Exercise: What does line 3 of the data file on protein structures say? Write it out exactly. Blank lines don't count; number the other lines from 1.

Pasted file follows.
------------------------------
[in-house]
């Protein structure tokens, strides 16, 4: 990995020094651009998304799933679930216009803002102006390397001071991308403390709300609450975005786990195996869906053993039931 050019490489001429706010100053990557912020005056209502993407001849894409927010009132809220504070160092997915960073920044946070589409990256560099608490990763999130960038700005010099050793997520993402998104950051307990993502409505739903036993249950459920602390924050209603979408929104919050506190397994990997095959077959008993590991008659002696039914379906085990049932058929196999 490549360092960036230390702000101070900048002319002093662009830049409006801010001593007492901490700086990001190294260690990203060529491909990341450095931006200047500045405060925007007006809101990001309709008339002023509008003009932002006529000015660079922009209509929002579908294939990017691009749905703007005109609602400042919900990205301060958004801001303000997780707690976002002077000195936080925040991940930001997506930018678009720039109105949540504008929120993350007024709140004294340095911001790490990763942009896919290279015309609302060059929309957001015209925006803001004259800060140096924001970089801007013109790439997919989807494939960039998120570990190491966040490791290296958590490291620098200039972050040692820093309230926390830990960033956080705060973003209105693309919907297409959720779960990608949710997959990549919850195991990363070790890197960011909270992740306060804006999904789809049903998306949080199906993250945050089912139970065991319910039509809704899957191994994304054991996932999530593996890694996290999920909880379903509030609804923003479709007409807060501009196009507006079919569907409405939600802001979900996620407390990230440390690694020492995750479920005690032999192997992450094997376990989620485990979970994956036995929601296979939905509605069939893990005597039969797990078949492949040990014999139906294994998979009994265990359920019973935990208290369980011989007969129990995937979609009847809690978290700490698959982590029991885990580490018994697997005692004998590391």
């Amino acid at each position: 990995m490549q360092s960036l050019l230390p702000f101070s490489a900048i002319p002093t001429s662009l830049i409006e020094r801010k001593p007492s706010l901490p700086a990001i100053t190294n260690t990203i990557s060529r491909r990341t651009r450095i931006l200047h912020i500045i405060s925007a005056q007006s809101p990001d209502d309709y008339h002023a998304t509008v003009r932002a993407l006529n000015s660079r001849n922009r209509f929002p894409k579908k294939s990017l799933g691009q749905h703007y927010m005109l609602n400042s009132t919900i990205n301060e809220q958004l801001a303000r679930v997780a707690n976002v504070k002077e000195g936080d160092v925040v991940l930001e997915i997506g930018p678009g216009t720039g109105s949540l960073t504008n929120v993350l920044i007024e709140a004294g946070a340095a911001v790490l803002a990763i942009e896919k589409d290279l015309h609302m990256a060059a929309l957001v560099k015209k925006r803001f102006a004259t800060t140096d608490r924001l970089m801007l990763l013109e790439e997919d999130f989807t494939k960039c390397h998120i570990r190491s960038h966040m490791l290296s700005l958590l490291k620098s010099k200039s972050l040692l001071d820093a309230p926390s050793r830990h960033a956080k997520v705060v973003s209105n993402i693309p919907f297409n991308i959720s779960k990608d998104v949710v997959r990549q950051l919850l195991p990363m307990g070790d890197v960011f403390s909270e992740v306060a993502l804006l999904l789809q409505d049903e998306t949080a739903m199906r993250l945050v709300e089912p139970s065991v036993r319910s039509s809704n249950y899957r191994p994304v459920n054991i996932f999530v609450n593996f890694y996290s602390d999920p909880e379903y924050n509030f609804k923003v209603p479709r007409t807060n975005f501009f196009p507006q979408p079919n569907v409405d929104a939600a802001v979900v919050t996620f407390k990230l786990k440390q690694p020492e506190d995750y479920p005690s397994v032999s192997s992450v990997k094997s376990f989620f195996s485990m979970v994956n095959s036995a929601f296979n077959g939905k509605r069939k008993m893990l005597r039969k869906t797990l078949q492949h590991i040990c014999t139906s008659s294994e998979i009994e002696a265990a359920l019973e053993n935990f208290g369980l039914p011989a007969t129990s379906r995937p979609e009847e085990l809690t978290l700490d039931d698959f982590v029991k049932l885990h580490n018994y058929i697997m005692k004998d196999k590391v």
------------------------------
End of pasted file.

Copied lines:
């Amino acid at each position: 990995m490549q360092s960036l050019l230390p702000f101070s490489a900048i002319p002093t001429s662009l830049i409006e020094r801010k001593p007492s706010l901490p700086a990001i100053t190294n260690t990203i990557s060529r491909r990341t651009r450095i931006l200047h912020i500045i405060s925007a005056q007006s809101p990001d209502d309709y008339h002023a998304t509008v003009r932002a993407l006529n000015s660079r001849n922009r209509f929002p894409k579908k294939s990017l799933g691009q749905h703007y927010m005109l609602n400042s009132t919900i990205n301060e809220q958004l801001a303000r679930v997780a707690n976002v504070k002077e000195g936080d160092v925040v991940l930001e997915i997506g930018p678009g216009t720039g109105s949540l960073t504008n929120v993350l920044i007024e709140a004294g946070a340095a911001v790490l803002a990763i942009e896919k589409d290279l015309h609302m990256a060059a929309l957001v560099k015209k925006r803001f102006a004259t800060t140096d608490r924001l970089m801007l990763l013109e790439e997919d999130f989807t494939k960039c390397h998120i570990r190491s960038h966040m490791l290296s700005l958590l490291k620098s010099k200039s972050l040692l001071d820093a309230p926390s050793r830990h960033a956080k997520v705060v973003s209105n993402i693309p919907f297409n991308i959720s779960k990608d998104v949710v997959r990549q950051l919850l195991p990363m307990g070790d890197v960011f403390s909270e992740v306060a993502l804006l999904l789809q409505d049903e998306t949080a739903m199906r993250l945050v709300e089912p139970s065991v036993r319910s039509s809704n249950y899957r191994p994304v459920n054991i996932f999530v609450n593996f890694y996290s602390d999920p909880e379903y924050n509030f609804k923003v209603p479709r007409t807060n975005f501009f196009p507006q979408p079919n569907v409405d929104a939600a802001v979900v919050t996620f407390k990230l786990k440390q690694p020492e506190d995750y479920p005690s397994v032999s192997s992450v990997k094997s376990f989620f195996s485990m979970v994956n095959s036995a929601f296979n077959g939905k509605r069939k008993m893990l005597r039969k869906t797990l078949q492949h590991i040990c014999t139906s008659s294994e998979i009994e002696a265990a359920l019973e053993n935990f208290g369980l039914p011989a007969t129990s379906r995937p979609e009847e085990l809690t978290l700490d039931d698959f982590v029991k049932l885990h580490n018994y058929i697997m005692k004998d196999k590391v």